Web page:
Service Communautaire d'Information sur la Recherche et le Développement - CORDIS

Final Activity Report Summary - DEFENCE-ID (European security and defence policy and the emergence of a shared normative self-understanding)

When the Berlin wall fell in November 1989 there were widespread hopes that the end of superpower confrontation marked the beginning of a period of worldwide peace, democratisation and prosperity. Many observers saw the end of the Cold War as a chance for the establishment of a new world order based on the rule of law. Instead, the post-Cold War era saw an unexpected increase of intra-state violence against ethnic or religious groups, cruel civil wars and new, asymmetric conflicts. International crises in Somalia, Rwanda, Haiti, East Timor, Sierra Leone, and the former Yugoslavia posed fundamental and difficult questions for the international community; questions to which it has so far proved unable to develop satisfactory answers. International responses almost always suffered from insufficient resources, inadequate troop contingents and underfunded civilian restructuring efforts and included dramatic failures in Rwanda (1994) and Srebrenica (1995), where UN troops became passive bystanders in the face of genocide. These crises and the manifest incapacity of the international community to deal effectively with them, created deep uncertainties; they called into question well-established views on international security, foreign policy actorness as well as ethical views regarding international crisis management. Between shocks and hopes, Western countries found themselves in the midst of intensive national and transnational debates that sought to come to terms with these disturbingly violent phenomena and their implications for an emerging post Cold War world order. This Marie Curie project investigated these national and transnational, collective sense-making processes.

The project analysed pragmatic problem-solving debates, in which the EU emerges as a problem-solving community, on the one hand, and identity discourses, in which the ethical foundations of collective European problem-solving practices were debated and a shared ethical self-understanding of the EU as an international actor has been created, on the other. The analysis included media debates in the quality press in six EU countries (Austria, France, Germany, Ireland, the Netherlands, United Kingdom) and the United States as a non-EU comparative case. The project encompassed 16 years of debate (January 1990 - March 2006) and is not limited to particular conflicts. Two newspapers country (except Ireland) were analysed (cleansed sample: N = 489 508 newspaper articles).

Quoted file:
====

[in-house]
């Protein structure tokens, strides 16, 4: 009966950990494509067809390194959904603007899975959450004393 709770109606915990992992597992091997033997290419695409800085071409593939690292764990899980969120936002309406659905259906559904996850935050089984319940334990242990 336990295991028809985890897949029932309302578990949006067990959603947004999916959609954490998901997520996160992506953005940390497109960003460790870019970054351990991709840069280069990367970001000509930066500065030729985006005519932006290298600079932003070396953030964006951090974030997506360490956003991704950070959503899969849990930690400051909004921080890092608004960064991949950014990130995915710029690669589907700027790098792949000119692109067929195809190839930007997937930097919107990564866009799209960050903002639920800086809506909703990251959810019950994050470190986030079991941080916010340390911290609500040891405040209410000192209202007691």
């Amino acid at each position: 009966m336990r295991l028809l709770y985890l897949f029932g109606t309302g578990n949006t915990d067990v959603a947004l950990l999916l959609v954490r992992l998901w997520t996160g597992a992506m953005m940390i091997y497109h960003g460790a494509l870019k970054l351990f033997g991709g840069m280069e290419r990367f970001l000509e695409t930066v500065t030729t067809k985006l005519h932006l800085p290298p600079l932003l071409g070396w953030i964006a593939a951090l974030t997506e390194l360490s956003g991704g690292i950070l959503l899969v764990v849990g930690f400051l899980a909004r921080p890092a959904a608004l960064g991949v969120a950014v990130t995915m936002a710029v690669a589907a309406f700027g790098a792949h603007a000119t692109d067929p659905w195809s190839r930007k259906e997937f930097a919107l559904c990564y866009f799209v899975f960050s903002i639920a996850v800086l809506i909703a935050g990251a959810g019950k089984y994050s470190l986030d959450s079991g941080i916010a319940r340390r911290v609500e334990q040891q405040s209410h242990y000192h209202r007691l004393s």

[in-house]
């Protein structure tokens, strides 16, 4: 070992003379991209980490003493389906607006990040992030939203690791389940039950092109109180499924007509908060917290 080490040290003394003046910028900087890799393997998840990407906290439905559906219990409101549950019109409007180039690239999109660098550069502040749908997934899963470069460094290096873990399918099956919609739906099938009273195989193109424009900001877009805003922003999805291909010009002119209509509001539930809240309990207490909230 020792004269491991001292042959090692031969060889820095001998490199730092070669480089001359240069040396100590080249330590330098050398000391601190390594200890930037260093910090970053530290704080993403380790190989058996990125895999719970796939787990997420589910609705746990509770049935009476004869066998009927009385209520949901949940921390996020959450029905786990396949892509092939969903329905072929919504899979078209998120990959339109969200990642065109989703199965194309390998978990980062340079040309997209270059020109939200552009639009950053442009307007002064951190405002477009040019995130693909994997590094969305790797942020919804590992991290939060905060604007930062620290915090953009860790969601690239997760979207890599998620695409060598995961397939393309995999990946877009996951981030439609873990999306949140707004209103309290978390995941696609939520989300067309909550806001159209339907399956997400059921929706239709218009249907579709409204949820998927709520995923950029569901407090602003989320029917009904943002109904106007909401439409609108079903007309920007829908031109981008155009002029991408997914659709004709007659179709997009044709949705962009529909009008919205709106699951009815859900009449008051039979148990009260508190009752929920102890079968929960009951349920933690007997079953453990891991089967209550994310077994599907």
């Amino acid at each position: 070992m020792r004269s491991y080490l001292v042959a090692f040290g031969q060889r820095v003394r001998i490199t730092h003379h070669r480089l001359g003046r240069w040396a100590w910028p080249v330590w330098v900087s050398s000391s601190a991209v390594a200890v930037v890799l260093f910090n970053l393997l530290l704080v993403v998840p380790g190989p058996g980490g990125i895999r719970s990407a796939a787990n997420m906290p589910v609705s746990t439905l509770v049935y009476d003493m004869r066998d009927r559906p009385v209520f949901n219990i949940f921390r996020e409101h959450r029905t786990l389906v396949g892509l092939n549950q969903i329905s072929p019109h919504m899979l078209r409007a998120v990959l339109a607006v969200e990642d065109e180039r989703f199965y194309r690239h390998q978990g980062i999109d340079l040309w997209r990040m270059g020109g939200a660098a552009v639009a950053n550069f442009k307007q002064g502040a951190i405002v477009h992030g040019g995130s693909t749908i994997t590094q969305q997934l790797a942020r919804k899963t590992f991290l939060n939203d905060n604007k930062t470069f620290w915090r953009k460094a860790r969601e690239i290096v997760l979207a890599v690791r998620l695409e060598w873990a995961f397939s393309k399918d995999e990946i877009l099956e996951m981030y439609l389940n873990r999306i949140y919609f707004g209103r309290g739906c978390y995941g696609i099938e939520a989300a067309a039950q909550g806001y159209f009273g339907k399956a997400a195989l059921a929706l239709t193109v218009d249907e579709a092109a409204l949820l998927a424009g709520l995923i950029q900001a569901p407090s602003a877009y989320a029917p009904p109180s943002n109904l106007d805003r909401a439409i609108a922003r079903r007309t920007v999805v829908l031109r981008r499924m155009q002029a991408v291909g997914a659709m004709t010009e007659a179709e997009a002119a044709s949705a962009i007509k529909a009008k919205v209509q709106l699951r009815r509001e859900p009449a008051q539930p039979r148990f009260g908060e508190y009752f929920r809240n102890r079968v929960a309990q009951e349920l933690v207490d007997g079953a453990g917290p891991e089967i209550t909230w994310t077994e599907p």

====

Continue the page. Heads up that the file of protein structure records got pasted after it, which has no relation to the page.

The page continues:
The analyses observed a large degree of transatlantic similarity in the debate which points towards the existence of a Western 'corridor of normative convictions' oriented around universalistic principles. Within this 'corridor', we argue controversially about the correct interpretation of the empirical facts concerning a concrete international crisis, the appropriateness of certain courses of action, and sometimes the authenticity of our motives and intentions. However, the differences between the European countries tended to be smaller than transatlantic differences. This points towards the differentiation of a narrower European 'corridor of normative convictions' within the Western one, marked by a dedication to a more specific interpretation of universalistic principles, support for multilateralism, a preference for civilian and diplomatic means of conflict solutions over military ones. These results confirm claims made in the debate on Europe as a 'civilian power'.

Our common ethical understandings about security and defence, however, do not consist in a single set of maxims or narrowly defined policy position. Differences are there and will remain. We need common procedures and institutions precisely in order to deal with those differences. Intra-European conflicts can be expected to be an ongoing feature of European political life, but they are not insurmountable obstacles to collective action - such as further European political integration in the field of the Common foreign and security policy (CFSP) and the European security and defence policy (ESDP). In a liberal democratic community, it is possible to agree upon common policies without 'speaking with one voice'.

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